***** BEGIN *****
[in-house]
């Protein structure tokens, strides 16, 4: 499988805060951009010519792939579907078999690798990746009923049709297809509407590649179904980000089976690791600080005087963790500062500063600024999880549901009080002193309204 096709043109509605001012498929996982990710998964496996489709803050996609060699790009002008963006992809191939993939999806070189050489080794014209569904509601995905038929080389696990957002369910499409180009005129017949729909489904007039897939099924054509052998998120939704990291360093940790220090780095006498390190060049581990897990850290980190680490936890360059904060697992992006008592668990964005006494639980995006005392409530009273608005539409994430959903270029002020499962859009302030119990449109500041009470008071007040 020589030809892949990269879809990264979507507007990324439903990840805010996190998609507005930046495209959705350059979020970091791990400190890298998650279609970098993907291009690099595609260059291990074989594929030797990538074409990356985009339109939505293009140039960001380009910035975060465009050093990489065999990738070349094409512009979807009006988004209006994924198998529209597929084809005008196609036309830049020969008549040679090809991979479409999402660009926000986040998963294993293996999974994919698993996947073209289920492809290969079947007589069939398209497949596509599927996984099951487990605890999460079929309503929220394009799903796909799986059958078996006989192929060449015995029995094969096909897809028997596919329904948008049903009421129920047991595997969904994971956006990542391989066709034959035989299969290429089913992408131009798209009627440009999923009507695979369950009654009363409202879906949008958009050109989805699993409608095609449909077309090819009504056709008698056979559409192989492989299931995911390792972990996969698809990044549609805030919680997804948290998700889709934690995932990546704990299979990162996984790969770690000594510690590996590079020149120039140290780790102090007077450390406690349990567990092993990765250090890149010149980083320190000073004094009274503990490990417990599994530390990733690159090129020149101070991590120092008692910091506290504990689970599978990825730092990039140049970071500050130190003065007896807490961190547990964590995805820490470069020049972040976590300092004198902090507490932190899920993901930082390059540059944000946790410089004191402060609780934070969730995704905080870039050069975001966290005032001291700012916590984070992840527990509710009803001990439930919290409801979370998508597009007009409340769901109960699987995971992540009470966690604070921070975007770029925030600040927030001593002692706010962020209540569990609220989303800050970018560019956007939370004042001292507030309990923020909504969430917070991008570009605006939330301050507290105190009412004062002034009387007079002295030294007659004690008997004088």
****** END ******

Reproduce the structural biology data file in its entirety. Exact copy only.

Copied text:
[in-house]
């Protein structure tokens, strides 16, 4: 499988805060951009010519792939579907078999690798990746009923049709297809509407590649179904980000089976690791600080005087963790500062500063600024999880549901009080002193309204 096709043109509605001012498929996982990710998964496996489709803050996609060699790009002008963006992809191939993939999806070189050489080794014209569904509601995905038929080389696990957002369910499409180009005129017949729909489904007039897939099924054509052998998120939704990291360093940790220090780095006498390190060049581990897990850290980190680490936890360059904060697992992006008592668990964005006494639980995006005392409530009273608005539409994430959903270029002020499962859009302030119990449109500041009470008071007040 020589030809892949990269879809990264979507507007990324439903990840805010996190998609507005930046495209959705350059979020970091791990400190890298998650279609970098993907291009690099595609260059291990074989594929030797990538074409990356985009339109939505293009140039960001380009910035975060465009050093990489065999990738070349094409512009979807009006988004209006994924198998529209597929084809005008196609036309830049020969008549040679090809991979479409999402660009926000986040998963294993293996999974994919698993996947073209289920492809290969079947007589069939398209497949596509599927996984099951487990605890999460079929309503929220394009799903796909799986059958078996006989192929060449015995029995094969096909897809028997596919329904948008049903009421129920047991595997969904994971956006990542391989066709034959035989299969290429089913992408131009798209009627440009999923009507695979369950009654009363409202879906949008958009050109989805699993409608095609449909077309090819009504056709008698056979559409192989492989299931995911390792972990996969698809990044549609805030919680997804948290998700889709934690995932990546704990299979990162996984790969770690000594510690590996590079020149120039140290780790102090007077450390406690349990567990092993990765250090890149010149980083320190000073004094009274503990490990417990599994530390990733690159090129020149101070991590120092008692910091506290504990689970599978990825730092990039140049970071500050130190003065007896807490961190547990964590995805820490470069020049972040976590300092004198902090507490932190899920993901930082390059540059944000946790410089004191402060609780934070969730995704905080870039050069975001966290005032001291700012916590984070992840527990509710009803001990439930919290409801979370998508597009007009409340769901109960699987995971992540009470966690604070921070975007770029925030600040927030001593002692706010962020209540569990609220989303800050970018560019956007939370004042001292507030309990923020909504969430917070991008570009605006939330301050507290105190009412004062002034009387007079002295030294007659004690008997004088």